Sarah Moga-Alemany is one of the wealthiest members of Gloria’s staff.

“Sarah Moga-Alemany is an Emmy-nominated television producer, booker and writer with over 15 years of experience in the news and entertainment business,” says a write-up on a website of a former gig, Moga Public Relations. “She now combines her diverse experiences in the media to work as an independent producer, booker and publicist in San Diego.” According to her disclosure, Moga-Alemany, who worked on Gloria’s mayoral campaign, was a partner in Hub & Spoke Communities, a low-income housing developer. “Alexander [Alemany] is a seasoned entrepreneur with over 15 years in the real estate industry,” says his write-up on the Hub & Spoke website. “He started on the development side working on several iconic residential projects which formed part of the urban revitalization efforts of the Arts & Entertainment District in downtown Miami.”

Moga-Alemany disposed of her Hub & Spoke interest, reported to be valued between $10,000 and $100,000, on September 22 of last year, per her filing. A September 22 filing with the California Secretary of State’s office says the partnership was dissolved on September 15. The two managing members are listed as Alexander Alemany and Rammy Cortez. According to the January minutes of the city’s Small Business Advisory Board, she told the group that Gloria’s office “was in the process of building a website of local businesses in all industries” to encourage residents to shop locally.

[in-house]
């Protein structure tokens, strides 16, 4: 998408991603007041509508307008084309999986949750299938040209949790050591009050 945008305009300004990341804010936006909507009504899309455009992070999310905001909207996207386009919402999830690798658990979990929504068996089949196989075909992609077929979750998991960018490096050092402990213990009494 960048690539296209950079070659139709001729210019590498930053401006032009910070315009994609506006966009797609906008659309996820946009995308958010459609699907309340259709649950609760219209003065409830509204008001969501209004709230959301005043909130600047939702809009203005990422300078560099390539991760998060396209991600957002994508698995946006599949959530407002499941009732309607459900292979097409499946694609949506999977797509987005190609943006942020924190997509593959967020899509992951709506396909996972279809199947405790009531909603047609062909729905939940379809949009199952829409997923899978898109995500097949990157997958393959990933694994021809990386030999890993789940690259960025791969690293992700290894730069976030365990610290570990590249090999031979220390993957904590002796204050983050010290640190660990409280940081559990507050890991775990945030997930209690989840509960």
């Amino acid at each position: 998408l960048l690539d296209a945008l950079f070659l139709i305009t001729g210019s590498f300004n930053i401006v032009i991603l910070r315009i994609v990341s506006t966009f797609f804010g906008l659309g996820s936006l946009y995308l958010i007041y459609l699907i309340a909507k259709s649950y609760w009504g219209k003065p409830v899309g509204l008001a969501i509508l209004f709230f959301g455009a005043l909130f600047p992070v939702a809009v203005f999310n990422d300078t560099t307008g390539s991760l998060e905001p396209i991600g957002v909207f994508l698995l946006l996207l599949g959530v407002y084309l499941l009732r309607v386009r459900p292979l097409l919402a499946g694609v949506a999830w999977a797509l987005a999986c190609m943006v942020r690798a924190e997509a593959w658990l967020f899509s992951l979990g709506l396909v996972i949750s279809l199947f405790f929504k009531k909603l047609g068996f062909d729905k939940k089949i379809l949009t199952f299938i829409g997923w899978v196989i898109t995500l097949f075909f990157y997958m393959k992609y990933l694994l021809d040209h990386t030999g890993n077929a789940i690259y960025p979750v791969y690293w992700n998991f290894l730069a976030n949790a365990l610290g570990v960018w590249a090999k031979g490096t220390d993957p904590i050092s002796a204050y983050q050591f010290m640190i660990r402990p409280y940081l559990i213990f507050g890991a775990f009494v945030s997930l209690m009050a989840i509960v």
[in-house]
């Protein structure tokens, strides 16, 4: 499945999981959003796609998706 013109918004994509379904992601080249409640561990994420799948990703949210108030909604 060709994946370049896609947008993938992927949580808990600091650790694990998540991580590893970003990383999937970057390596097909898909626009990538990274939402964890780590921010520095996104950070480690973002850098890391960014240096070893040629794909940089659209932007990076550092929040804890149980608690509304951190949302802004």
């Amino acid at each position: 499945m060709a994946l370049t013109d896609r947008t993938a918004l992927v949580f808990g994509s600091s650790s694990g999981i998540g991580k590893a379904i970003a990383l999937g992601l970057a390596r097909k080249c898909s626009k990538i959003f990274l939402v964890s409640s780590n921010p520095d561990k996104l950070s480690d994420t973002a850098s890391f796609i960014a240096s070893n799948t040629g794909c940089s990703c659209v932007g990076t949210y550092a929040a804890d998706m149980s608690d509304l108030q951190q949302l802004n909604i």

— Matt Potter

(@sdmattpotter)

The Reader offers $25 for news tips published in this column. Call our voice mail at 619-235-3000, ext. 440, or sandiegoreader.com/staff/matt-potter/contact/.

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I like the jetty when it’s really stormy and raining
An audit of the San Diego’s Marine Corps Recruit Depot has found that military training leaders largely botched their response to the pandemic.
An audit of the San Diego’s Marine Corps Recruit Depot has found that military training leaders largely botched their response to the pandemic.